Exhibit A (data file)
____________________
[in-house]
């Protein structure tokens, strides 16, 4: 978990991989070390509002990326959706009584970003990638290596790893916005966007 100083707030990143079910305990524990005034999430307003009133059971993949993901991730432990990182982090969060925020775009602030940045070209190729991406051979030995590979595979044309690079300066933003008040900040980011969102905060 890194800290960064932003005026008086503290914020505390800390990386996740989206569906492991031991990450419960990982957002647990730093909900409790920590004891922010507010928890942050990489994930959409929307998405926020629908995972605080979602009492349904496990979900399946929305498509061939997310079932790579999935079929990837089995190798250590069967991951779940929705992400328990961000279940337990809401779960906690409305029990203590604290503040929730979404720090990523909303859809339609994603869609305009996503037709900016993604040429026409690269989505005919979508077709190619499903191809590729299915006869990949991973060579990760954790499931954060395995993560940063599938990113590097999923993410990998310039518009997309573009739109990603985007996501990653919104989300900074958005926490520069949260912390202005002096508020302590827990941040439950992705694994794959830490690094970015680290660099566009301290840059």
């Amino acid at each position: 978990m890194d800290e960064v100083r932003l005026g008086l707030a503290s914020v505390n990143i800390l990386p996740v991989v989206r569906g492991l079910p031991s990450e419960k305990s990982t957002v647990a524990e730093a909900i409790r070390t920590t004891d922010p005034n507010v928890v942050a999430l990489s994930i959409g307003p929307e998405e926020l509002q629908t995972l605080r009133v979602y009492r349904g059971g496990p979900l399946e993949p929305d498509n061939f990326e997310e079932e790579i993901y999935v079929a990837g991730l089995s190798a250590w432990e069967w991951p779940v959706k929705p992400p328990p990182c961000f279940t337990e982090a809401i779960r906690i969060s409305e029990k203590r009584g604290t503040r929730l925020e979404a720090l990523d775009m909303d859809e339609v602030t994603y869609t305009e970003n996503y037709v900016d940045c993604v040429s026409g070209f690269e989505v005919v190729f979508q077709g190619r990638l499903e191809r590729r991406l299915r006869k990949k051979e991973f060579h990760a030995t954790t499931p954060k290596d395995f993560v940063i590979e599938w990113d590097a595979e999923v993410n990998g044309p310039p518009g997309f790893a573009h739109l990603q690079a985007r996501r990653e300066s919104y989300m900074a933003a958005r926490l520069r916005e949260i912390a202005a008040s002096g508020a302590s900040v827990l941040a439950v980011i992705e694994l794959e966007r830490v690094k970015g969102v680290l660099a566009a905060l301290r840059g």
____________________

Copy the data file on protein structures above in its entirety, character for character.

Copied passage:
[in-house]
């Protein structure tokens, strides 16, 4: 978990991989070390509002990326959706009584970003990638290596790893916005966007 100083707030990143079910305990524990005034999430307003009133059971993949993901991730432990990182982090969060925020775009602030940045070209190729991406051979030995590979595979044309690079300066933003008040900040980011969102905060 890194800290960064932003005026008086503290914020505390800390990386996740989206569906492991031991990450419960990982957002647990730093909900409790920590004891922010507010928890942050990489994930959409929307998405926020629908995972605080979602009492349904496990979900399946929305498509061939997310079932790579999935079929990837089995190798250590069967991951779940929705992400328990961000279940337990809401779960906690409305029990203590604290503040929730979404720090990523909303859809339609994603869609305009996503037709900016993604040429026409690269989505005919979508077709190619499903191809590729299915006869990949991973060579990760954790499931954060395995993560940063599938990113590097999923993410990998310039518009997309573009739109990603985007996501990653919104989300900074958005926490520069949260912390202005002096508020302590827990941040439950992705694994794959830490690094970015680290660099566009301290840059």
């Amino acid at each position: 978990m890194d800290e960064v100083r932003l005026g008086l707030a503290s914020v505390n990143i800390l990386p996740v991989v989206r569906g492991l079910p031991s990450e419960k305990s990982t957002v647990a524990e730093a909900i409790r070390t920590t004891d922010p005034n507010v928890v942050a999430l990489s994930i959409g307003p929307e998405e926020l509002q629908t995972l605080r009133v979602y009492r349904g059971g496990p979900l399946e993949p929305d498509n061939f990326e997310e079932e790579i993901y999935v079929a990837g991730l089995s190798a250590w432990e069967w991951p779940v959706k929705p992400p328990p990182c961000f279940t337990e982090a809401i779960r906690i969060s409305e029990k203590r009584g604290t503040r929730l925020e979404a720090l990523d775009m909303d859809e339609v602030t994603y869609t305009e970003n996503y037709v900016d940045c993604v040429s026409g070209f690269e989505v005919v190729f979508q077709g190619r990638l499903e191809r590729r991406l299915r006869k990949k051979e991973f060579h990760a030995t954790t499931p954060k290596d395995f993560v940063i590979e599938w990113d590097a595979e999923v993410n990998g044309p310039p518009g997309f790893a573009h739109l990603q690079a985007r996501r990653e300066s919104y989300m900074a933003a958005r926490l520069r916005e949260i912390a202005a008040s002096g508020a302590s900040v827990l941040a439950v980011i992705e694994l794959e966007r830490v690094k970015g969102v680290l660099a566009a905060l301290r840059g």